Tuesday, August 28, 2012

A few more days

The archives in Poland confirmed they have mailed the photocopied prison files..  Each day I walk to our mailbox and hold my breath before I pull down the lid, reach in  and slip out our mail, looking for a large envelope, its contents possibly revealing all, or perhaps, nothing new.  It's still not here today.

 Ironically, the US Holocaust Museum recently acquired prison files from Radom.  They searched for me and found only  the cover of "our" files with a reference number, because they were not processed as Jews, being arrested on false papers.   I found this surprising, because my Grandmother told me that the police had ways to find out if they were Jewish. She remembered during the chaos and fear of their arrests that the Polish police ordered her husband to..."be inspected" ..demanding that he drop his pants. I cannot imagine their anger and loss of hope after being on the run for four years.

So, I wait for the documents.  Each morning I climb the stairs to my writing studio carrying my espresso, Kimball my sweet dog right behind me.   She tucks into her bed or spreads out on the sofa and waits while I write.  Some days are easier than others and the words flow.  Other days I might finish one paragraph and feel as if this project will take years and years.  Some days I research and I don't write anything.
The Studio.   Dog: Kimball.  Sofa:  Ikea.

Before lunch, Kimball and I usually walk for at least an hour. I've learned you can only sit and write for so long before you need a break.   We wander the trails  beyond our house, and I think I am the luckiest person in the world to live here.   Sometimes we swim in the river, other days we visit our baby swans to see if they have shed their brown feathers and become adults, with responsibilities and places to go.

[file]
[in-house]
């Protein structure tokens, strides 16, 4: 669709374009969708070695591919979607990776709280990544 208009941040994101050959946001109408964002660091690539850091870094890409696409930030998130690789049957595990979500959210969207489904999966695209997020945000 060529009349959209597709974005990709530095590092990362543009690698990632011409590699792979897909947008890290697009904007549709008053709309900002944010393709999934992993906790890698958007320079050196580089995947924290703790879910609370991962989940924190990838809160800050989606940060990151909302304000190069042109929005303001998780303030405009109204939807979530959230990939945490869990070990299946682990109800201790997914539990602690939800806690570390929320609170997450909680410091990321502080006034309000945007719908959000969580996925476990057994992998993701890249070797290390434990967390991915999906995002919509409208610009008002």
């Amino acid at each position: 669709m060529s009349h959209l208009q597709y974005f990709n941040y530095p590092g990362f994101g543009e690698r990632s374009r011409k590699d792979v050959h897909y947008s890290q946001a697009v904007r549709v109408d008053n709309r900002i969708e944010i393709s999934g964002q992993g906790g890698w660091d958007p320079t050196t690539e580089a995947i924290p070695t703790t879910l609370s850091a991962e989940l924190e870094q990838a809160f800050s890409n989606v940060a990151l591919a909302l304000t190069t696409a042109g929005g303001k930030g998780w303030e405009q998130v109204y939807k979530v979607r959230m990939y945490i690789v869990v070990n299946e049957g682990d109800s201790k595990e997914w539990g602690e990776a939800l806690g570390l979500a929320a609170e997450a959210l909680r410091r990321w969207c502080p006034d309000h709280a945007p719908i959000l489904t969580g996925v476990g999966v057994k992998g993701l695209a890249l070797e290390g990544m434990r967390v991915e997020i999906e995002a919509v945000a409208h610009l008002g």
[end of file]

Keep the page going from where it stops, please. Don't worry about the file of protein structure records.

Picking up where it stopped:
At the end of each day, my dear husband waits for me to share the days discoveries.   Sometimes he reads what I've written and gives me constructive feedback.   Mostly, he encourages me fervently to keep going, to stop worrying about work and career, to finish the important task I have started.

Friday, August 17, 2012


I'm humbled by the work of historians and archivists who painstakingly stitch together what happened in the past so we can all make sense of the future.  I couldn't undertake this project without them.    A large part of my writing day is spent searching online for answers to my hundreds of questions, trying to uncover the truth,  hunting for fragments, looking for people  I know existed -  some whose names I know, others nameless,  whose memories I must keep alive through their heroic actions.  Some I find. Others who were fathers, sisters, brothers to someone but now may only be dust  in the ground, I cannot find.  They are the forgotten ones I want to bring back.    I wished I had asked more questions when my grandparents were alive, but then , I may not have received answers.

Online I "met"  a Professor in Israel who had some intriguing information on Mietek (my grandfather by adoption) and Zdislaw (my birth grandfather who my mother discovered later in her life).  The Professor was most helpful and sent me a fragment of critical information that is leading me closer to finding the Nazi I'm looking for, the one who saved their lives and my mothers life.
The Nazi has a story, but no name, yet.   I know much about him, but so very little.  His deeds as an SS commander ranged from horrific and evil, to the  humaneness  he showed only to my family, for some reason.

 Thanks to Google, the Professor in Israel,  people she connected me to, the archives at Harvard, Yale, Yad Vashem, the US Holocaust Museum and more, I may be close.   Now I wait.  And wait.   I wired money to Poland to obtain the finally found prison files.   In those files is my last hope of finding the name of the man who stopped, took a breath , and for some reason did not kill.  He chose instead to preserve and give life.